Almost 30 years on, it’s hard to believe Marty is the one being roasted in the Guelph newspaper, where he’s the executive director of the Downtown Guelph Business Association, and I’m unemployed, coaching hockey and hanging out at the beach (with a PhD).
Back in 1988, after we’d all quit the official student newspaper – I was editor – we started up our own paper at the University of Guelph. And at some point there was a federal election, and I told Marty, you should run as the Rhino candidate. Good PR.
I’ll always remember the skinnier, younger versions of ourselves, and it was a good time.
They would nationalize Tim Hortons, repeal the law of gravity and promote higher education by building taller schools.
Ah yes, the Rhinoceros Party of Canada — the only party to promise not to keep any of its promises — is back for another kick at a federal election, and at federal candidates. For almost 40 years, Rhino candidates have used satire and pranksterism to lampoon the political process.
It’s been 27 years since a Rhino ran for election in Guelph. Back in 1988, a federal election was too rich a target for Marty Williams, who was Guelph’s last would-be Rhino MP.
“For me, it was improv comedy,” says Williams, who is now the executive director of the Downtown Guelph Business Association. “I grew up reading Mad Magazine. Poking holes in the pompous came naturally to me.”
(Marty, left as I usually saw him when a column was due). Williams recalls that it wasn’t really his idea to become a Rhino candidate. The notion was proposed by two friends while he was a student at the University of Guelph. “I said, ‘Yeah, yeah, stop bugging me,’ and by the time I got back to the campus, they had organized a press conference. I was interviewed by the local media and it got on CBC radio.
“It was silly fun. Our defence policy was to bring back Bobby Orr and we wanted to have Free Trade vacations with people in Mexico . . . in February. Good for us, not so good for them.”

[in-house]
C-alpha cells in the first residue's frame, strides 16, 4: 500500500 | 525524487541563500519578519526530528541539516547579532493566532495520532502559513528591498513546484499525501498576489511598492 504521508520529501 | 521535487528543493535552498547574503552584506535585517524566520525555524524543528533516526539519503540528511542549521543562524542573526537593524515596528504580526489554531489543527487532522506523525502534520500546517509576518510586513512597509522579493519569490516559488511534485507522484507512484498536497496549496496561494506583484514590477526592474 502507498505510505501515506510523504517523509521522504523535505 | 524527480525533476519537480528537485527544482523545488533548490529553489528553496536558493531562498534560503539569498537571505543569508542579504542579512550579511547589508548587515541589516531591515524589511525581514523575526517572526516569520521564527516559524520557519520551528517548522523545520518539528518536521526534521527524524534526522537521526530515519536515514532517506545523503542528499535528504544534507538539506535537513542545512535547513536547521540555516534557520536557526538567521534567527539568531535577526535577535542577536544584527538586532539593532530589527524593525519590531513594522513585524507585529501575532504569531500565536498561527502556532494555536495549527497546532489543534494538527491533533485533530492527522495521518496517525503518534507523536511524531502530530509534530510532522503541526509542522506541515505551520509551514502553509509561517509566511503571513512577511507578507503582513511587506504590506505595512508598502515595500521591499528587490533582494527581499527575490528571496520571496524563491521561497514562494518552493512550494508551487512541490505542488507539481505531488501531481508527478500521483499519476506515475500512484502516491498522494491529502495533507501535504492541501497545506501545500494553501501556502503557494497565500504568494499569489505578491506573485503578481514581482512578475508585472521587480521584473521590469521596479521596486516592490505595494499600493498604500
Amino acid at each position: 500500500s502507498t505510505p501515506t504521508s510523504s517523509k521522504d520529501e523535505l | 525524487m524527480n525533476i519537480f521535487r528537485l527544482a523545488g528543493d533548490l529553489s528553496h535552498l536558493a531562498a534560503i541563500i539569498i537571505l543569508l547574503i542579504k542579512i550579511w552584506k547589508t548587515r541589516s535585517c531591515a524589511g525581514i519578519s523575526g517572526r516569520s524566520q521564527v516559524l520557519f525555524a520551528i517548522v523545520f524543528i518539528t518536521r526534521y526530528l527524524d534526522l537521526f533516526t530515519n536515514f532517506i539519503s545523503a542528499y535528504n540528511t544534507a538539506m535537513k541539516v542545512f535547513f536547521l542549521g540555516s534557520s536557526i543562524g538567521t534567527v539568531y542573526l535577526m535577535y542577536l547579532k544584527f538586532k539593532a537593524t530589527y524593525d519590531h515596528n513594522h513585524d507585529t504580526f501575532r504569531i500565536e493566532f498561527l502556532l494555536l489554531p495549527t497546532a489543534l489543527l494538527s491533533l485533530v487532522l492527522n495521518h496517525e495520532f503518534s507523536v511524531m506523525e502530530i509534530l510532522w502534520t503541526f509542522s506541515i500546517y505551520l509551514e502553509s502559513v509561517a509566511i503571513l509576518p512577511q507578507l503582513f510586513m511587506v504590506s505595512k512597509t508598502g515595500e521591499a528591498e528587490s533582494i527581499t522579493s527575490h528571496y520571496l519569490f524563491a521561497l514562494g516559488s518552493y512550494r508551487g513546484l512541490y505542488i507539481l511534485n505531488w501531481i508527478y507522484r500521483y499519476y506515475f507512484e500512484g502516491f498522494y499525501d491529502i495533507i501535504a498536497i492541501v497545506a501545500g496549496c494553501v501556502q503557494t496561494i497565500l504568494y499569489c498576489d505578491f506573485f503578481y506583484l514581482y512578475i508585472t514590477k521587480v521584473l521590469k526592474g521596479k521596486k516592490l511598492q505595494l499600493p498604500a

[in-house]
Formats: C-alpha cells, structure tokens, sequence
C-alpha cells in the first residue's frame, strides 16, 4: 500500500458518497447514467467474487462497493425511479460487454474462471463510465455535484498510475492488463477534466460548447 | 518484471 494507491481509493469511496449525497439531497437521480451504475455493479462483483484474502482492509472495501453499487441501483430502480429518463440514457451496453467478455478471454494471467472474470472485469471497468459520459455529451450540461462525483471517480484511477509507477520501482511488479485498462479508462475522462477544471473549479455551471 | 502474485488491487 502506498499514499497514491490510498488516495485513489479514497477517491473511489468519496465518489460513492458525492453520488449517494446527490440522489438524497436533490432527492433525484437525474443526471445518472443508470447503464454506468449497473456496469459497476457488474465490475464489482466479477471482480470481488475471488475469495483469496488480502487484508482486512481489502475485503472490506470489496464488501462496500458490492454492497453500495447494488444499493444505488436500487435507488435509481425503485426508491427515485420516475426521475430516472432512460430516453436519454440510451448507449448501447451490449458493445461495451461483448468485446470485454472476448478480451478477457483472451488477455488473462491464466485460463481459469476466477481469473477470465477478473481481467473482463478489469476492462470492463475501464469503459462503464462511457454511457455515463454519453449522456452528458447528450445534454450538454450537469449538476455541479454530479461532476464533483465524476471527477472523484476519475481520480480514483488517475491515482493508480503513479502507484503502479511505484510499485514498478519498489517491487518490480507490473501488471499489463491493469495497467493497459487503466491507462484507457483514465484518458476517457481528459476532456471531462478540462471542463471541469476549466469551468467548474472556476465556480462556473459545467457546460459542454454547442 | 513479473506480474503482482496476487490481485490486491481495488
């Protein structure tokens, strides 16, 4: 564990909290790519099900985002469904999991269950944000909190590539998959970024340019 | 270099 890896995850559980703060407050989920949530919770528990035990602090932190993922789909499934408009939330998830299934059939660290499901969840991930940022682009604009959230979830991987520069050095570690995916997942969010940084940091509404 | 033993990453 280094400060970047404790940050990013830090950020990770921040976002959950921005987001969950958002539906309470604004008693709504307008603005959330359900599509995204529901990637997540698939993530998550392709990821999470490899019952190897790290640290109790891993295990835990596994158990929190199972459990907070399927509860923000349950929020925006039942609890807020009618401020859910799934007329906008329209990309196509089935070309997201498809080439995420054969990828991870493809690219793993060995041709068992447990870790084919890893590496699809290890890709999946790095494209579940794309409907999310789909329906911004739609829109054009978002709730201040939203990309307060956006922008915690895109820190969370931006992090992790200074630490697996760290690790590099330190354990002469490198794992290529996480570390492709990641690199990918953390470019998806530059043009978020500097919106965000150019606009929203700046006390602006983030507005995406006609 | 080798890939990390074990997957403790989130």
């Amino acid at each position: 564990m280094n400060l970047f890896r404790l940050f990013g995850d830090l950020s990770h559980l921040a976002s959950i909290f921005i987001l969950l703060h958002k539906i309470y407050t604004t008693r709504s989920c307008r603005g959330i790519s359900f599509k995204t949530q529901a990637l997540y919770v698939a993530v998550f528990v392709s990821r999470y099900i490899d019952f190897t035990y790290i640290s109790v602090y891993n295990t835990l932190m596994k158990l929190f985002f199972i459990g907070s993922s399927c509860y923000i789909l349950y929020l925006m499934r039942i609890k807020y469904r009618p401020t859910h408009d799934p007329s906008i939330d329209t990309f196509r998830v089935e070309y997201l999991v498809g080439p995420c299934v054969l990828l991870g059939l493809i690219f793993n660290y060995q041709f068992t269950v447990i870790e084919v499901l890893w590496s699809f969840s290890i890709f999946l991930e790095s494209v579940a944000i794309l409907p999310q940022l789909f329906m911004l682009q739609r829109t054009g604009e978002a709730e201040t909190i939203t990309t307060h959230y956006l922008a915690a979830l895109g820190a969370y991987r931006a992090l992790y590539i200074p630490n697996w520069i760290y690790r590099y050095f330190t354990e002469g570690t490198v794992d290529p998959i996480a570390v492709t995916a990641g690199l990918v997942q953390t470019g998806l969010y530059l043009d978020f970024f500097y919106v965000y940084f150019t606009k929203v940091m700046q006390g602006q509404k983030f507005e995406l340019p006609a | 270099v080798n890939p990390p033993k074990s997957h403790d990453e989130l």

Back in 1988, says Williams, it only cost $200 to register as a candidate, and the party needed 50 candidates across the country to be a registered party on the ballot.
“For $200, it was a good glimpse into how politics works at the local level. I was invited to all the debates and everybody was asked the same questions.”
Williams said that he particularly enjoyed the debates at high schools. “Most of them were too young to vote, but it’s about trying to engage them in the issues.” Williams said that the students responded when “someone could take a question and have some fun with it. It’s more fulfilling to take a satiric slant when you know something about what you’re talking about.”
The debates weren’t all about riffing off the headlines, though. “At the time, there was still apartheid in South Africa, and we were asked a question about apartheid. When it was my turn to respond, I said that some things just aren’t funny, and I got a round of applause for that.”
For the 1988 election, there were 74 Rhino candidates across Canada. For the 2015 election, there are (at last count) just seven, and none in Guelph or area. In the age of satiric political talk shows, are the Rhinos still relevant?